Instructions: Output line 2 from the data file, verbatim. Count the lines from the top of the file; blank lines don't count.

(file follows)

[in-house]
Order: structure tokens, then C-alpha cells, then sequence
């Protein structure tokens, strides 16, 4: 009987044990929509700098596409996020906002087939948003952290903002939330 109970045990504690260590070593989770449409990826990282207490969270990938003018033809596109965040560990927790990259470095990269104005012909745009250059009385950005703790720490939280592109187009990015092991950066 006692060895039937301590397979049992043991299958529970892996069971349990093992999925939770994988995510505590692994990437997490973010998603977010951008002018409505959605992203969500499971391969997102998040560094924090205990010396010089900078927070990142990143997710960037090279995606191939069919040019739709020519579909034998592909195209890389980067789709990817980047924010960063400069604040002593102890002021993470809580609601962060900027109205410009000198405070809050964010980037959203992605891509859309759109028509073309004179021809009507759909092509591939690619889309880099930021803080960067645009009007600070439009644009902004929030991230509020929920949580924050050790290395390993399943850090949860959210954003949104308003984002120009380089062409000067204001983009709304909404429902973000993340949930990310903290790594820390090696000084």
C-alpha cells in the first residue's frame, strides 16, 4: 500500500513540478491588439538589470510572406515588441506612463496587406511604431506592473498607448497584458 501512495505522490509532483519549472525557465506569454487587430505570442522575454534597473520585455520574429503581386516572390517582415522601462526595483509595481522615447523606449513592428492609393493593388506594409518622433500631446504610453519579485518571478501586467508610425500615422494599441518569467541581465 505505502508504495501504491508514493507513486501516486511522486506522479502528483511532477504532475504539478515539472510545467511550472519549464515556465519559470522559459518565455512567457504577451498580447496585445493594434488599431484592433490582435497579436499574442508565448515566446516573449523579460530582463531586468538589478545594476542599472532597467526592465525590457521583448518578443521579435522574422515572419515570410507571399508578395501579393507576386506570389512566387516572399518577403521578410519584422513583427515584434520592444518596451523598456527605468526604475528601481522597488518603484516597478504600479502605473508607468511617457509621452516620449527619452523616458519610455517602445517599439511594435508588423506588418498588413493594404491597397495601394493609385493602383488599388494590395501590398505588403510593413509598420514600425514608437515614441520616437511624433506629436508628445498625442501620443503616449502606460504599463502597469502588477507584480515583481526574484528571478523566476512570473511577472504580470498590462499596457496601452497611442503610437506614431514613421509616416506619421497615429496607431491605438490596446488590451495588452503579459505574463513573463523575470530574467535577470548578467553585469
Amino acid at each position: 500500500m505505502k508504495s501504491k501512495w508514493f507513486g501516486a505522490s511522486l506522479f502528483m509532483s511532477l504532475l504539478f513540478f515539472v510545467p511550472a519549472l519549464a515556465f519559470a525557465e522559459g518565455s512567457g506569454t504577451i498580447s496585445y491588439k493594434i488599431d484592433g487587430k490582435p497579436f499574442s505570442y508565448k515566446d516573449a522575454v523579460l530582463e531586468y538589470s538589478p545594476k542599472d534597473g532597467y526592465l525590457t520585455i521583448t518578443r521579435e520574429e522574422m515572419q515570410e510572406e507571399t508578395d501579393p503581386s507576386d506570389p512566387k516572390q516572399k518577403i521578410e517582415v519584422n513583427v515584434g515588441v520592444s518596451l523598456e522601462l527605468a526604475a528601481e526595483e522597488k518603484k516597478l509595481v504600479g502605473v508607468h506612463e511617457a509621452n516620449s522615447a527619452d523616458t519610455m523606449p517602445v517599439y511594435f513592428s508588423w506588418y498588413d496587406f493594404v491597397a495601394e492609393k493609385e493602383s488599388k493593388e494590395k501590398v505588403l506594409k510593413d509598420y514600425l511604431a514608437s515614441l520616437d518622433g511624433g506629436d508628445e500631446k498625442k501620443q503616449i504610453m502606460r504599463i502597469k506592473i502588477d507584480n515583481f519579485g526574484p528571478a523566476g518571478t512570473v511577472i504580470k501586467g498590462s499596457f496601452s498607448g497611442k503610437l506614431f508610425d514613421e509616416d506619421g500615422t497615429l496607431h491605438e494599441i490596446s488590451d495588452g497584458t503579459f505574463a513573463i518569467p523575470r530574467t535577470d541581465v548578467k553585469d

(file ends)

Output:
Order: structure tokens, then C-alpha cells, then sequence